If you have information about who Mike is, or if you are Mike, please get in touch with us at info@mbswindon.co.uk and we will pass the details on to Michael.

Ride Report: Frozen Bronze Age Epic

Words and photos by Phil Allum

Forrest Gump once said “Life is like a box of chocolates, you never know what y’all gunna get”.

The same is true for the weather. The last time we rode this route it was very wet and boggy, and with most of the route being on grass, it was hard going. By the end it felt like we had travelled twice the distance.

This time though, the weather was near on perfect; sub zero overnight temperatures and then clear blue skies meant it was a cold start, but a very pretty one. The temperature was forecast to climb very little, barely above freezing all day, so multiple layering was required. At the Silbury Hill start point, I was greeted by 9 hardy folk who had braved the freezing conditions in the expectation of a good bike ride. Best not let them down, then.

Not wanting anyone to get cold, we promptly set off on the climb up to the Wansdyke. There’s not much of a warm up here; a 2 minute spin on tarmac, then its uphill on a byway, breaking the ice on the puddles as you go. It was within this first mile or so that we had our first mechanical. Phil Lawson’s rear mech and wheel had a coming together with catastrophic consequences. No amount of bodgery was going to get that back in shape.

With Phil returning for an early bath, we continued on, picking up the Wansdyke and tracing a line eastwards. All along this section of the Wansdyke you are blessed with glorious views all around, Avebury to the north and the Vale of Pewsey to the south. If you’ve been there before, you know what a gem it is. But you should go again when it’s all covered with a layer of frost, it’s pretty special.

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We dodged rabbit holes along the Wansdyke all the way to Milk Hill, where we turned off down a byway to climb what we now call ‘Pointless Hill’: there is a perfectly good bridleway that takes you around the side of the hill, but I had opted to take us up and over the hill instead. Someone mentioned that it seemed a bit, well, pointless. Hence the new name.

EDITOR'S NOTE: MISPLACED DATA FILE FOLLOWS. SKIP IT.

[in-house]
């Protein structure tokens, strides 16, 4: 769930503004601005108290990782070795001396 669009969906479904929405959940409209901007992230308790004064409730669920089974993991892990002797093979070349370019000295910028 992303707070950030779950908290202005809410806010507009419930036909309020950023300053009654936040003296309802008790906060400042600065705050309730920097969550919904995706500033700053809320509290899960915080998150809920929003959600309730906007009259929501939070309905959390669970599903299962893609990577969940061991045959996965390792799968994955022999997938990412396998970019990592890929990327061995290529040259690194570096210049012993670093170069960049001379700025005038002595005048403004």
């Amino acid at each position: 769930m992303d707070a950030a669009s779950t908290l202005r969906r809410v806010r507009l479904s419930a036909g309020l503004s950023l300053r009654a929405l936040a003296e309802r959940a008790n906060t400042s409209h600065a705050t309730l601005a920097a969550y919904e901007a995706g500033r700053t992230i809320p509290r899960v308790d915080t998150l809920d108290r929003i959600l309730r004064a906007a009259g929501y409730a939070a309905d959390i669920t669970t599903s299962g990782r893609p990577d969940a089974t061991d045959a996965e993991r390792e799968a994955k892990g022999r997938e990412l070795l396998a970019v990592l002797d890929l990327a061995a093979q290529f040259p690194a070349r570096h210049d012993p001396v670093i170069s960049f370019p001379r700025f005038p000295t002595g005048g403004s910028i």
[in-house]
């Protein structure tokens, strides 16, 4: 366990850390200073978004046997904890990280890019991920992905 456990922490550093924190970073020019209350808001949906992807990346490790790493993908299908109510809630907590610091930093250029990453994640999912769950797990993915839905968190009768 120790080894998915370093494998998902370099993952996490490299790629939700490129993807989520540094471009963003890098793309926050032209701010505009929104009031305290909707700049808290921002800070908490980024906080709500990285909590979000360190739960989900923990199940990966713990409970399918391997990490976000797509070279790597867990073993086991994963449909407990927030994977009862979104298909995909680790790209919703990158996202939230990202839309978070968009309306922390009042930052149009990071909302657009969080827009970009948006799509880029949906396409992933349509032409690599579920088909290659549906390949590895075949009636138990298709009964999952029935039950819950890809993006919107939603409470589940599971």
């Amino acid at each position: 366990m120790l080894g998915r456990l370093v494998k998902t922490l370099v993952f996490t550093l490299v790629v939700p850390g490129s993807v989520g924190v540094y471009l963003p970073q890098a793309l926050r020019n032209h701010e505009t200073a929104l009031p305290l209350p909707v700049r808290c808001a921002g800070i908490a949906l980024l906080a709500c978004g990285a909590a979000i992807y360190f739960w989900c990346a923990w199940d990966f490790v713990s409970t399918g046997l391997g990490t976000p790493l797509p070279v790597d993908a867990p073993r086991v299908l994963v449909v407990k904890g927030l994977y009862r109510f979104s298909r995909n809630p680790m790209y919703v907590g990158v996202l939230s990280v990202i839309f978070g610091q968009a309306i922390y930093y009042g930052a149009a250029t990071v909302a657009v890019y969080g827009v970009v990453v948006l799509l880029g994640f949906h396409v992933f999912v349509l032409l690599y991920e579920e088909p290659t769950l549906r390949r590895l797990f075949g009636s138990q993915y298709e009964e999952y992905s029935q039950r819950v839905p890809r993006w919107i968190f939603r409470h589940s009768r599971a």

We carried along past Gopher woods. Knowing what a bogfest it is at the best of times, we decided to go around rather than cutting through the middle. From there it was a climb up and along to Martinsell fort, to have the mandatory sit down on the bench to admire the views.

A bit of 4X action on the grassy descent and then a short tarmac spin brought us to the southern edge of West woods. Here Gary Duller opted to cut the ride short. Nobody would blame him as he and his brother Mike rode to the start point from Swindon, so had done the thick end of 20 miles before the ride officially started and with nearly the same again to get him back home!

On to West woods, and sometimes a little local knowledge goes a long way. All the routes that I know through West woods are verging on the impassable in the winter for all but the most dedicated of bog snorkellers. The intended route through West woods today was going to stay on the hardpack track that skirts around the edge of the woods. But after a quick chat with local lad Ollie, who knows the place like the back of his hand, we were soon being shown some great all-weather singletrack which nobody else knew about. Nice one! Have to try and remember that one.